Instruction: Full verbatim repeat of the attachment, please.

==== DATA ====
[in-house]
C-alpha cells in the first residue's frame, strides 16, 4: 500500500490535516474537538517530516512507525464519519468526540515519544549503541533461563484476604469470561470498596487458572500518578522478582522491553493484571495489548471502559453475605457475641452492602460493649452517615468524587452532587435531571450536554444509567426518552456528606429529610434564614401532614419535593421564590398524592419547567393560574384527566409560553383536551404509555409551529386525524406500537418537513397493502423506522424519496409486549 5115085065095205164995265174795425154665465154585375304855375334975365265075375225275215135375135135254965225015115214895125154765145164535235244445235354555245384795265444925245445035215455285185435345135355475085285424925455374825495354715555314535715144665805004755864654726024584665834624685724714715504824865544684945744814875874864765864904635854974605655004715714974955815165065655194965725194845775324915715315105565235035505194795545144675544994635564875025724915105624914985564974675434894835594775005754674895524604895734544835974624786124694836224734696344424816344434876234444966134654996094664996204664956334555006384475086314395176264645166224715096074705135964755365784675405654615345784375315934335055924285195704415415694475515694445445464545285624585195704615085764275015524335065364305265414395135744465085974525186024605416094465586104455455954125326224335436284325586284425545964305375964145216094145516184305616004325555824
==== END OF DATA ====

[in-house]
C-alpha cells in the first residue's frame, strides 16, 4: 500500500490535516474537538517530516512507525464519519468526540515519544549503541533461563484476604469470561470498596487458572500518578522478582522491553493484571495489548471502559453475605457475641452492602460493649452517615468524587452532587435531571450536554444509567426518552456528606429529610434564614401532614419535593421564590398524592419547567393560574384527566409560553383536551404509555409551529386525524406500537418537513397493502423506522424519496409486549 5115085065095205164995265174795425154665465154585375304855375334975365265075375225275215135375135135254965225015115214895125154765145164535235244445235354555245384795265444925245445035215455285185435345135355475085285424925455374825495354715555314535715144665805004755864654726024584665834624685724714715504824865544684945744814875874864765864904635854974605655004715714974955815165065655194965725194845775324915715315105565235035505194795545144675544994635564875025724915105624914985564974675434894835594775005754674895524604895734544835974624786124694836224734696344424816344434876234444966134654996094664996204664956334555006384475086314395176264645166224715096074705135964755365784675405654615345784375315934335055924285195704415415694475515694445445464545285624585195704615085764275015524335065364305265414395135744465085974525186024605416094465586104455455954125326224335436284325586284425545964305375964145216094145516184305616004325555824